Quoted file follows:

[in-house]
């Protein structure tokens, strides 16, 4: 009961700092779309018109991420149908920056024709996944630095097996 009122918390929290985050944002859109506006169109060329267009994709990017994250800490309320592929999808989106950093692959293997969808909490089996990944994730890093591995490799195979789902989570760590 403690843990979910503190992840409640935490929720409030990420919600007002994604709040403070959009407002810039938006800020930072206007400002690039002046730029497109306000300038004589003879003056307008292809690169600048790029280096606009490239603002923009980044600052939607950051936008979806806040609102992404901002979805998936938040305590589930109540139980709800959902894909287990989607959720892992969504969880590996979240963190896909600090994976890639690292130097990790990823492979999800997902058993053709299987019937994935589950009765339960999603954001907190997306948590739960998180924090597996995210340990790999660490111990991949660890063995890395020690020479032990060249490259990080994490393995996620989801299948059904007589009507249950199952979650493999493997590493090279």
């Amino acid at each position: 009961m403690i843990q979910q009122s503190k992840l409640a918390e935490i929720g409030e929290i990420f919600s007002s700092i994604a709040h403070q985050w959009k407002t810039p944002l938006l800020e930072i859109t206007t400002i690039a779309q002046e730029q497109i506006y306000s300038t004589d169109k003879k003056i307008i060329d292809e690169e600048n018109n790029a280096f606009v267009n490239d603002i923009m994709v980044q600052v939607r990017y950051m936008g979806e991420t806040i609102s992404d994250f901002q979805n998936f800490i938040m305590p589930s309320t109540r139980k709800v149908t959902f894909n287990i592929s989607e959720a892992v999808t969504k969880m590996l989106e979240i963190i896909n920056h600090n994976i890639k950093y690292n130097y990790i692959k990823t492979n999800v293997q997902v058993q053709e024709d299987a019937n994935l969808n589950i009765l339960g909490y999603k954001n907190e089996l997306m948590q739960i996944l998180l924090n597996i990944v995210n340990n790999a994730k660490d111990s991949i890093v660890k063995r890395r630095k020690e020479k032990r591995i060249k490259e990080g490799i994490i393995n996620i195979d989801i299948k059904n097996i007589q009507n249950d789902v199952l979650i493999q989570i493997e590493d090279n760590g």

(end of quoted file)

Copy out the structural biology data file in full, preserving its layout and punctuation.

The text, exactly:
[in-house]
């Protein structure tokens, strides 16, 4: 009961700092779309018109991420149908920056024709996944630095097996 009122918390929290985050944002859109506006169109060329267009994709990017994250800490309320592929999808989106950093692959293997969808909490089996990944994730890093591995490799195979789902989570760590 403690843990979910503190992840409640935490929720409030990420919600007002994604709040403070959009407002810039938006800020930072206007400002690039002046730029497109306000300038004589003879003056307008292809690169600048790029280096606009490239603002923009980044600052939607950051936008979806806040609102992404901002979805998936938040305590589930109540139980709800959902894909287990989607959720892992969504969880590996979240963190896909600090994976890639690292130097990790990823492979999800997902058993053709299987019937994935589950009765339960999603954001907190997306948590739960998180924090597996995210340990790999660490111990991949660890063995890395020690020479032990060249490259990080994490393995996620989801299948059904007589009507249950199952979650493999493997590493090279």
């Amino acid at each position: 009961m403690i843990q979910q009122s503190k992840l409640a918390e935490i929720g409030e929290i990420f919600s007002s700092i994604a709040h403070q985050w959009k407002t810039p944002l938006l800020e930072i859109t206007t400002i690039a779309q002046e730029q497109i506006y306000s300038t004589d169109k003879k003056i307008i060329d292809e690169e600048n018109n790029a280096f606009v267009n490239d603002i923009m994709v980044q600052v939607r990017y950051m936008g979806e991420t806040i609102s992404d994250f901002q979805n998936f800490i938040m305590p589930s309320t109540r139980k709800v149908t959902f894909n287990i592929s989607e959720a892992v999808t969504k969880m590996l989106e979240i963190i896909n920056h600090n994976i890639k950093y690292n130097y990790i692959k990823t492979n999800v293997q997902v058993q053709e024709d299987a019937n994935l969808n589950i009765l339960g909490y999603k954001n907190e089996l997306m948590q739960i996944l998180l924090n597996i990944v995210n340990n790999a994730k660490d111990s991949i890093v660890k063995r890395r630095k020690e020479k032990r591995i060249k490259e990080g490799i994490i393995n996620i195979d989801i299948k059904n097996i007589q009507n249950d789902v199952l979650i493999q989570i493997e590493d090279n760590g």